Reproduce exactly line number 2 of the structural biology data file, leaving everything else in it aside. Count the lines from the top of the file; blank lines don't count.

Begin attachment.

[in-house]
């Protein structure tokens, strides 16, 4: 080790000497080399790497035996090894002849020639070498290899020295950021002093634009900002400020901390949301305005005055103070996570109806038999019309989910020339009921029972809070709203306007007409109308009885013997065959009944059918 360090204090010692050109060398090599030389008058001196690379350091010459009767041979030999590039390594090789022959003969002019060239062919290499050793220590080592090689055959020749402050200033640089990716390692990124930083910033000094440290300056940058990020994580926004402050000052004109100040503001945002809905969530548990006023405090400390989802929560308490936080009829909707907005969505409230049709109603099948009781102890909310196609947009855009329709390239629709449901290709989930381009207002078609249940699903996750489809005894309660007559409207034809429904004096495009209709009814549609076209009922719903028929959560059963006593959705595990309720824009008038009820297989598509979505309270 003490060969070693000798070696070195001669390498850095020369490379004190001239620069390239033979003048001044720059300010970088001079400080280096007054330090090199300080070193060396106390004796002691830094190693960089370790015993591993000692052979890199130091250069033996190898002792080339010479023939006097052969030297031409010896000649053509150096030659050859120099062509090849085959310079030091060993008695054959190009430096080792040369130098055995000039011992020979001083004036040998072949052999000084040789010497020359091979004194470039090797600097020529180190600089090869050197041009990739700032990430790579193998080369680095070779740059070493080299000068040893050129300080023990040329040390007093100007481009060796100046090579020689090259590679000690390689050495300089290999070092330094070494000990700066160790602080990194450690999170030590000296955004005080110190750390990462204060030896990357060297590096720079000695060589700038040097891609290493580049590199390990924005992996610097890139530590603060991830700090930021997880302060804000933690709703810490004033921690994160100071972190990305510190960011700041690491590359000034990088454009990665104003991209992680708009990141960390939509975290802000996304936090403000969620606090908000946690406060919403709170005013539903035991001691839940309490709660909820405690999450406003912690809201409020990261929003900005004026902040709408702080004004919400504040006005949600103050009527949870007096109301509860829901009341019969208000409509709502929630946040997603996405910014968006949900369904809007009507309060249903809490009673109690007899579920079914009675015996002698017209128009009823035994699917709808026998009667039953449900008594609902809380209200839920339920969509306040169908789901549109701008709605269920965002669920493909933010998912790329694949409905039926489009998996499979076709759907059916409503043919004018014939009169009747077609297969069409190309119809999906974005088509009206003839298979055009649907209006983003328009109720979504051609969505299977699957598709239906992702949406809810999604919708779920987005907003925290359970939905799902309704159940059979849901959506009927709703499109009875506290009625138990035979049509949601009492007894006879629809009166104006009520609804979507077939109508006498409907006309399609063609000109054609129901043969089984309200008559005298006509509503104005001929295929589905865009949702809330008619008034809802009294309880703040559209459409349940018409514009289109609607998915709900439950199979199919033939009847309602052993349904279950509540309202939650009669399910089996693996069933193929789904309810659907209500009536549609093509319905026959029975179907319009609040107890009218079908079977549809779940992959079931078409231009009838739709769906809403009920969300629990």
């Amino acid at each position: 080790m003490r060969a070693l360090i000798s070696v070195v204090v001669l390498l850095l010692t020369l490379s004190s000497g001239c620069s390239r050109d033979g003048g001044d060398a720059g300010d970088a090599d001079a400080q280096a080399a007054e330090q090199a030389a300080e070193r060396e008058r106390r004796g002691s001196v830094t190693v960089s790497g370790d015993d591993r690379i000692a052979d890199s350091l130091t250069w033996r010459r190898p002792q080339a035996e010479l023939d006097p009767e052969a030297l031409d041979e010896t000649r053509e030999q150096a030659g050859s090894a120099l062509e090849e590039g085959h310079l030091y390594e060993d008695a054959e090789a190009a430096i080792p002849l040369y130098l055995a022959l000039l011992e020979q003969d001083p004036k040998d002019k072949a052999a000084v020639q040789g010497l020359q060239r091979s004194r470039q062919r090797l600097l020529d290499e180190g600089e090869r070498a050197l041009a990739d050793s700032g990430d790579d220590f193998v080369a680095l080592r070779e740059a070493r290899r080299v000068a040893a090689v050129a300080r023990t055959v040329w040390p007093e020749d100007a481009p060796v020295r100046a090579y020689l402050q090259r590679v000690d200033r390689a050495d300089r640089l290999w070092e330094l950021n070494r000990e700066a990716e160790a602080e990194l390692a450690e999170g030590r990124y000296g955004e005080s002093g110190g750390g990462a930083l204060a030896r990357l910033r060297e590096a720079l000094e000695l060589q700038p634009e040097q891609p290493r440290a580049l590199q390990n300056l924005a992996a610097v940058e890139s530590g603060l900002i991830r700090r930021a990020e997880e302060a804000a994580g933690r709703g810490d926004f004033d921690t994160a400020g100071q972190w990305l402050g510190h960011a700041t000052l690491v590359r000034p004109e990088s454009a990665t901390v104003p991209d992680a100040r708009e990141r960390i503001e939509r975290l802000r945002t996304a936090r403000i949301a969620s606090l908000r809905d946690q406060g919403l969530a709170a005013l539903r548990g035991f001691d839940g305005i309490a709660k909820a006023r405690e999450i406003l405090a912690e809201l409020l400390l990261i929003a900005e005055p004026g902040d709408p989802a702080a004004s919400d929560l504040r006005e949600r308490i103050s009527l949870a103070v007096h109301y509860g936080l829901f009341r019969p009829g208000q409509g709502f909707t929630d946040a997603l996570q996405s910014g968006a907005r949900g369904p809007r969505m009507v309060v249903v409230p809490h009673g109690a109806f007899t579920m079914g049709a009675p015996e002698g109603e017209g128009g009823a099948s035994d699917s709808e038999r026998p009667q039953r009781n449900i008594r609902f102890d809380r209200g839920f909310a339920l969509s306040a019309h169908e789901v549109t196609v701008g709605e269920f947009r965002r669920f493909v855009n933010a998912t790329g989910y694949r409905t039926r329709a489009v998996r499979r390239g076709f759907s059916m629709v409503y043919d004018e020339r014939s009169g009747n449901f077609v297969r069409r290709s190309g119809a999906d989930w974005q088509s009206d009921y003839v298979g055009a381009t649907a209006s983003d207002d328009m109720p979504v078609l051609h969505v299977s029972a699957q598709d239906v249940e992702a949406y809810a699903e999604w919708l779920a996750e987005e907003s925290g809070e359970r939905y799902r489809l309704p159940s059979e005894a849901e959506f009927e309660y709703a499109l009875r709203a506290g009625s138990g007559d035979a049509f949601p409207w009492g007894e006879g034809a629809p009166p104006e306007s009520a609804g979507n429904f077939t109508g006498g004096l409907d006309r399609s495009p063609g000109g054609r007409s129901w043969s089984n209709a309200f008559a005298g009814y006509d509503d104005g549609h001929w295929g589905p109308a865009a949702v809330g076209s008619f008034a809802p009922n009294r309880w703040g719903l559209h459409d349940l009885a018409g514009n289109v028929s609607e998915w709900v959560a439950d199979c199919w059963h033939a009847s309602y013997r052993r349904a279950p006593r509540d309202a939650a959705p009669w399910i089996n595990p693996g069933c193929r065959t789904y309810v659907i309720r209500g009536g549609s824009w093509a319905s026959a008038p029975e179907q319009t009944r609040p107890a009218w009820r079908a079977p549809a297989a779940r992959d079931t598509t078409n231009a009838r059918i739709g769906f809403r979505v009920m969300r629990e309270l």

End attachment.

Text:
């Protein structure tokens, strides 16, 4: 080790000497080399790497035996090894002849020639070498290899020295950021002093634009900002400020901390949301305005005055103070996570109806038999019309989910020339009921029972809070709203306007007409109308009885013997065959009944059918 360090204090010692050109060398090599030389008058001196690379350091010459009767041979030999590039390594090789022959003969002019060239062919290499050793220590080592090689055959020749402050200033640089990716390692990124930083910033000094440290300056940058990020994580926004402050000052004109100040503001945002809905969530548990006023405090400390989802929560308490936080009829909707907005969505409230049709109603099948009781102890909310196609947009855009329709390239629709449901290709989930381009207002078609249940699903996750489809005894309660007559409207034809429904004096495009209709009814549609076209009922719903028929959560059963006593959705595990309720824009008038009820297989598509979505309270 003490060969070693000798070696070195001669390498850095020369490379004190001239620069390239033979003048001044720059300010970088001079400080280096007054330090090199300080070193060396106390004796002691830094190693960089370790015993591993000692052979890199130091250069033996190898002792080339010479023939006097052969030297031409010896000649053509150096030659050859120099062509090849085959310079030091060993008695054959190009430096080792040369130098055995000039011992020979001083004036040998072949052999000084040789010497020359091979004194470039090797600097020529180190600089090869050197041009990739700032990430790579193998080369680095070779740059070493080299000068040893050129300080023990040329040390007093100007481009060796100046090579020689090259590679000690390689050495300089290999070092330094070494000990700066160790602080990194450690999170030590000296955004005080110190750390990462204060030896990357060297590096720079000695060589700038040097891609290493580049590199390990924005992996610097890139530590603060991830700090930021997880302060804000933690709703810490004033921690994160100071972190990305510190960011700041690491590359000034990088454009990665104003991209992680708009990141960390939509975290802000996304936090403000969620606090908000946690406060919403709170005013539903035991001691839940309490709660909820405690999450406003912690809201409020990261929003900005004026902040709408702080004004919400504040006005949600103050009527949870007096109301509860829901009341019969208000409509709502929630946040997603996405910014968006949900369904809007009507309060249903809490009673109690007899579920079914009675015996002698017209128009009823035994699917709808026998009667039953449900008594609902809380209200839920339920969509306040169908789901549109701008709605269920965002669920493909933010998912790329694949409905039926489009998996499979076709759907059916409503043919004018014939009169009747077609297969069409190309119809999906974005088509009206003839298979055009649907209006983003328009109720979504051609969505299977699957598709239906992702949406809810999604919708779920987005907003925290359970939905799902309704159940059979849901959506009927709703499109009875506290009625138990035979049509949601009492007894006879629809009166104006009520609804979507077939109508006498409907006309399609063609000109054609129901043969089984309200008559005298006509509503104005001929295929589905865009949702809330008619008034809802009294309880703040559209459409349940018409514009289109609607998915709900439950199979199919033939009847309602052993349904279950509540309202939650009669399910089996693996069933193929789904309810659907209500009536549609093509319905026959029975179907319009609040107890009218079908079977549809779940992959079931078409231009009838739709769906809403009920969300629990």